Sudden, unexplained weight loss can be the result of a life-changing or stressful event, although it may also be a sign of a more serious illness.
Body weight fluctuates—even daily—but the NHS references the persistent, unintentional loss of more than five percent of body weight over a six to 12 month period, as a point for concern.
Taking note of any other symptoms will also help to determine the cause of unexplained weight loss. Here are six reasons that you could be losing weight.
1. Overactive thyroid gland
An overactive thyroid, also known as hyperthyroidism, develops when the thyroid gland produces too much of the thyroid hormones.
Found at the front of the neck, the thyroid produces hormones that affect many functions in the body, including metabolism. Hyperthyroidism can cause a person to burn calories quickly, even if they have a good appetite. Over-treating an underactive thyroid can also have this effect.
- Swelling in the neck
- Anxiety, nervousness and irritability
- Difficulty sleeping
- Light periods in women
Depression is defined as feeling sad, lost or empty for an extensive period of time. There is a wide array of symptoms and these often interfere with daily activities, such as going to work.
Depression affects the same parts of the brain that control appetite, leading to a poor appetite and eventually, weight loss. However, depression may also increase a person’s appetite, as symptoms vary from person to person.
- Continued sadness
- Decreased energy
- Loss of interest in things
- Low self-esteem
- Feeling hopeless
- Suicidal thoughts
- Changes to the menstrual cycle
- Trouble sleeping
- Loss of libido
3. Rheumatoid arthritis
Rheumatoid arthritis is an autoimmune disease that attacks the body’s joints—commonly the hands, feet and wrists. Diagnosing the disease quickly can reduce the risk of further problems, such as joint damage.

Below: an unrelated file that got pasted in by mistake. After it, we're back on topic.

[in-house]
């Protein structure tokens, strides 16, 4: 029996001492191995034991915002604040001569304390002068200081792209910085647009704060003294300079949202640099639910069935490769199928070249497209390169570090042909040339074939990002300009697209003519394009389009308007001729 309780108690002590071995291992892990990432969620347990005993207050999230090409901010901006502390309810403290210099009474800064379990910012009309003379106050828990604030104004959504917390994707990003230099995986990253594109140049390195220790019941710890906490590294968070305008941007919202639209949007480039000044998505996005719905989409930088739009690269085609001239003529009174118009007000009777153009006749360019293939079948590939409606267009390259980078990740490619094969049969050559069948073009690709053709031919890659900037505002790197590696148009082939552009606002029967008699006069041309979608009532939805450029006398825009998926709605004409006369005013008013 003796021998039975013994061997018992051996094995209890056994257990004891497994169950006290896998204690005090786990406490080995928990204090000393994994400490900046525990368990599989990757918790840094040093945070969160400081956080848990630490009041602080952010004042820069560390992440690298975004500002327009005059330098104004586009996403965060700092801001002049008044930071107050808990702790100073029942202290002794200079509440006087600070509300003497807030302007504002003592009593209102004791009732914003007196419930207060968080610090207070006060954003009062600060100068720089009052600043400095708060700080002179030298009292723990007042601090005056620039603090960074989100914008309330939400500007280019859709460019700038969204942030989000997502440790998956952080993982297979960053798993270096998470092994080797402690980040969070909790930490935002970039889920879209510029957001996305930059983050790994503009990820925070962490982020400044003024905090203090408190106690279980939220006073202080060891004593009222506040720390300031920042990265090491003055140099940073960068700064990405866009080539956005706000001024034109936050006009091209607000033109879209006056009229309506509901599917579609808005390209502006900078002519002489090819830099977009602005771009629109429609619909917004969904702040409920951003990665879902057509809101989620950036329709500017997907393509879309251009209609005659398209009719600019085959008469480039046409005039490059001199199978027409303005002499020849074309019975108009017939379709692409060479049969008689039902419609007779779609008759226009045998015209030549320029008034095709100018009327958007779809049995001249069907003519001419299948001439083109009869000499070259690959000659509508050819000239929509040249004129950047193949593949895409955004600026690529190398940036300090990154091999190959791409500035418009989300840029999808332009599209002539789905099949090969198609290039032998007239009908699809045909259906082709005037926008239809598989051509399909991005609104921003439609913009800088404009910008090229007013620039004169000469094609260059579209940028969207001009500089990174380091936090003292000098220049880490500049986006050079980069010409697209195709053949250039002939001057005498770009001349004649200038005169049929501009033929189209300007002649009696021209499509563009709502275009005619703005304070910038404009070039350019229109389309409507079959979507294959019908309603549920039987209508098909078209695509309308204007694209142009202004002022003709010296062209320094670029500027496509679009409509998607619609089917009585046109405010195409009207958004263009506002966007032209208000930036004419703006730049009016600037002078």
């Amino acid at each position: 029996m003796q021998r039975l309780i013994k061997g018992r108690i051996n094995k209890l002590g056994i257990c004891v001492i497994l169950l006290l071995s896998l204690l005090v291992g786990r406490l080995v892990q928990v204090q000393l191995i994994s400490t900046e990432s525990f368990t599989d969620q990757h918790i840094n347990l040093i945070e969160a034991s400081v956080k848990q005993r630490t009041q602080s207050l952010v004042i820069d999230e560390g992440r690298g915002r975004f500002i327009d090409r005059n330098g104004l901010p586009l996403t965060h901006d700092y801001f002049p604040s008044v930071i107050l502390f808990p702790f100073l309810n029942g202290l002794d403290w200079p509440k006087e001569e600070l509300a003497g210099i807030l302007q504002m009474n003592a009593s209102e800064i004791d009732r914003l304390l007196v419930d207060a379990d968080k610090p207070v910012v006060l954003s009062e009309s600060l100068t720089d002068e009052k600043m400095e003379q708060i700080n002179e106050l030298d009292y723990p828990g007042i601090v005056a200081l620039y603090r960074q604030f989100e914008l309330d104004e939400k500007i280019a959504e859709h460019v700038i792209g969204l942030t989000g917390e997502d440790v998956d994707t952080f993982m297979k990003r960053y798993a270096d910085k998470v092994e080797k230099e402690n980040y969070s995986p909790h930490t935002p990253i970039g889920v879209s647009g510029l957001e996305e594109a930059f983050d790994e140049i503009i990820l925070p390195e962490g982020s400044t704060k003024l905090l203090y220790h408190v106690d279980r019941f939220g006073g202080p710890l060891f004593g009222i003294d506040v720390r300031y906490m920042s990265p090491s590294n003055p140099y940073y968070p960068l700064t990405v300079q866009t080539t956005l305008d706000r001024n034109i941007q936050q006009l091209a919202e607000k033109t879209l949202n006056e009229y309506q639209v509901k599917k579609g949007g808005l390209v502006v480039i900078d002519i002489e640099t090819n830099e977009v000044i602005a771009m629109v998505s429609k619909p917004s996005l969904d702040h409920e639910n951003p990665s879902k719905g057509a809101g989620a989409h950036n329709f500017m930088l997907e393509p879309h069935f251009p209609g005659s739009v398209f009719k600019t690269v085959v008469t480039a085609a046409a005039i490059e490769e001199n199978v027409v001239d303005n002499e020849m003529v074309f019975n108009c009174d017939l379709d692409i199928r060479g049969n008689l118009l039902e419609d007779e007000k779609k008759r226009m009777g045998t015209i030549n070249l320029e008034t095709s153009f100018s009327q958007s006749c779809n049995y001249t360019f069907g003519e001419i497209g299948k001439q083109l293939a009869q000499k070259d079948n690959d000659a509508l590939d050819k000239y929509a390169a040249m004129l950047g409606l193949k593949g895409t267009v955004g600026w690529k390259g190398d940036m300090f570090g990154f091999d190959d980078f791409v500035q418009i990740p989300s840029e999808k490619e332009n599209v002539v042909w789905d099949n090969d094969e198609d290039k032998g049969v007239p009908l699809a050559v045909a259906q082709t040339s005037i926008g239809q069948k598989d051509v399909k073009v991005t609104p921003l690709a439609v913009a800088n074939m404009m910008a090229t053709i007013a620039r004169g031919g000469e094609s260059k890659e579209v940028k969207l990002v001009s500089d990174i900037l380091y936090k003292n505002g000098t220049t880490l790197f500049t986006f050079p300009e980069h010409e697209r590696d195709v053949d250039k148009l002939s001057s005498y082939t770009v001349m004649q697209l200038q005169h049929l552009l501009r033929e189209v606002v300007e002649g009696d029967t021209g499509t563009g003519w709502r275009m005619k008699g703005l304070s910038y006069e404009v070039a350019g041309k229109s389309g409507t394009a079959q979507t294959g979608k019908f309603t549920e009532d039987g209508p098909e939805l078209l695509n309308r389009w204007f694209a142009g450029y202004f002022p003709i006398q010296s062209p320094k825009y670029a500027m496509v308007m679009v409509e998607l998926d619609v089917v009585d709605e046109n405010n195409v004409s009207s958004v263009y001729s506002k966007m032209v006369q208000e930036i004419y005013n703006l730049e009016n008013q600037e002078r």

RA causes inflammation, which can speed up the metabolism and reduce weight. People with RA can also experience muscle wasting—reduced muscle mass and strength—that lowers their weight.
- Pain or stiffness of the joints
- Swelling, warmth or redness around the joints
Cancer is when cells in a specific part of the body grow and reproduce uncontrollably, invading healthy tissue and organs.
One of the first signs of cancer may be unexplained, significant weight loss. This is most common with cancers of the lungs, stomach, pancreas and oesophagus. Cancer promotes muscle wasting due to inflammation, and disrupts appetite hormones. It may also increase the body’s resting energy expenditure, increasing the amount of energy burned at rest.
- Skin changes
- Changes to bowel habits
Type 1 diabetes is a lifelong condition where the immune system attacks and destroys the cells that produce insulin, causing sugar levels in the blood to become too high.
The body removes unused glucose through urine, removing calories along the way.
- Frequent urination
- Blurry vision
- Feeling very thirsty or hungry
- Wounds that won’t heal
6. Inflammatory bowel disease
Inflammatory bowel disease, or IBD, is a term used to encompass chronic inflammatory disorders such as ulcerative colitis and Crohn’s disease.
This inflammation of the digestive tract puts the body into a catabolic state where it is constantly using up energy. Symptoms such as nausea and abdominal pain, as well as sufferers having to avoid certain foods, may also lead to weight loss.
- Pain, cramps or swelling of the stomach